Kim's research has been focused on the ecology and habitat associations of seabirds, specifically using modeling and habitat data to better understand and help resolve wildlife conservation and management issues. She has studied the nest-site characteristics, stand and landscape associations, abundance, and nesting behavior of forest birds and seabirds of the Pacific, including Marbled Murrelets, Long-billed Murrelets, Caspian Terns, and a variety of species in forests of the Pacific Northwest and at mixed seabird colonies in the Bering Sea. She has published more than 50 scientific papers on her research.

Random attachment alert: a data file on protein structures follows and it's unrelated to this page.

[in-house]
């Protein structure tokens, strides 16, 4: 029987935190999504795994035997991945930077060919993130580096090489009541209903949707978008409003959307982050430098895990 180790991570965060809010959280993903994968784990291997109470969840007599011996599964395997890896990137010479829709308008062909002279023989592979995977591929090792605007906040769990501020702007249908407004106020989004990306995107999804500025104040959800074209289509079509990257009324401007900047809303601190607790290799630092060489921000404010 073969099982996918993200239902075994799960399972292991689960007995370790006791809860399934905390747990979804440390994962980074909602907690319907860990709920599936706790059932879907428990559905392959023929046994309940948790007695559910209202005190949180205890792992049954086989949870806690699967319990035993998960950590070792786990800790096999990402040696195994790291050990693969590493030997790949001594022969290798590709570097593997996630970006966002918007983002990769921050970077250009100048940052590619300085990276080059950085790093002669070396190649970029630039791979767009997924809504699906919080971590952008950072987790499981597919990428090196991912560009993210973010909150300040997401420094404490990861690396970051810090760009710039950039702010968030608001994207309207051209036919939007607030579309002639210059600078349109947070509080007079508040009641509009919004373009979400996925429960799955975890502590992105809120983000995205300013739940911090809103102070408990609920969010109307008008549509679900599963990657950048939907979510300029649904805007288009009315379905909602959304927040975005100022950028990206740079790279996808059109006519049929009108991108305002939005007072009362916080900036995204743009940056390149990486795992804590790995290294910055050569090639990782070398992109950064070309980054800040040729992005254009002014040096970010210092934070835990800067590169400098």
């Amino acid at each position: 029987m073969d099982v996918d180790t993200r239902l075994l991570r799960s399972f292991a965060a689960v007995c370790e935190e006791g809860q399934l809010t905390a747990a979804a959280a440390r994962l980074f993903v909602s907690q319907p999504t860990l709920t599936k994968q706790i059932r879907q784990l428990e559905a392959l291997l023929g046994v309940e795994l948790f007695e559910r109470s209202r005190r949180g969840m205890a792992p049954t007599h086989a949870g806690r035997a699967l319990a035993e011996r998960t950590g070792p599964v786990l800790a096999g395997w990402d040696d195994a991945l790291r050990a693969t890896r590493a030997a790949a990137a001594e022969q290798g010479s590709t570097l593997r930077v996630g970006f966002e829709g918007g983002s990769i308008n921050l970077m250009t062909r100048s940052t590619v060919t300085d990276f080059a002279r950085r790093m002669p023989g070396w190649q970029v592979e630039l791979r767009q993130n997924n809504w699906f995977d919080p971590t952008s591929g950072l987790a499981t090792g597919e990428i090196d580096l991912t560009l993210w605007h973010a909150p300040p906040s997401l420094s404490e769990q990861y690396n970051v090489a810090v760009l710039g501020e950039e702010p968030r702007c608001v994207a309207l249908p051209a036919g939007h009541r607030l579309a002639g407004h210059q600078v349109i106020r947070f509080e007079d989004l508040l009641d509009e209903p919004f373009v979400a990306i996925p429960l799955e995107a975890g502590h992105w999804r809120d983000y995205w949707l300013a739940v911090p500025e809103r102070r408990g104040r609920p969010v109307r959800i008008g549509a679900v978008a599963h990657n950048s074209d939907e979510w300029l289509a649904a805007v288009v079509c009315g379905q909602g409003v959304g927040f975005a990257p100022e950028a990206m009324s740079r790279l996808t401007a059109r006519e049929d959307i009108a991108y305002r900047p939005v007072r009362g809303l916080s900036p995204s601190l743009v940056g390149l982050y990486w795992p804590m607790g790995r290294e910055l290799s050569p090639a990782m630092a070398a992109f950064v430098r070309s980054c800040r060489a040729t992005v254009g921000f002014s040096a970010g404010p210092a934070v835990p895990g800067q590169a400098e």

Senior Faculty Research Assistant II
Fisheries and Wildlife
Length of service: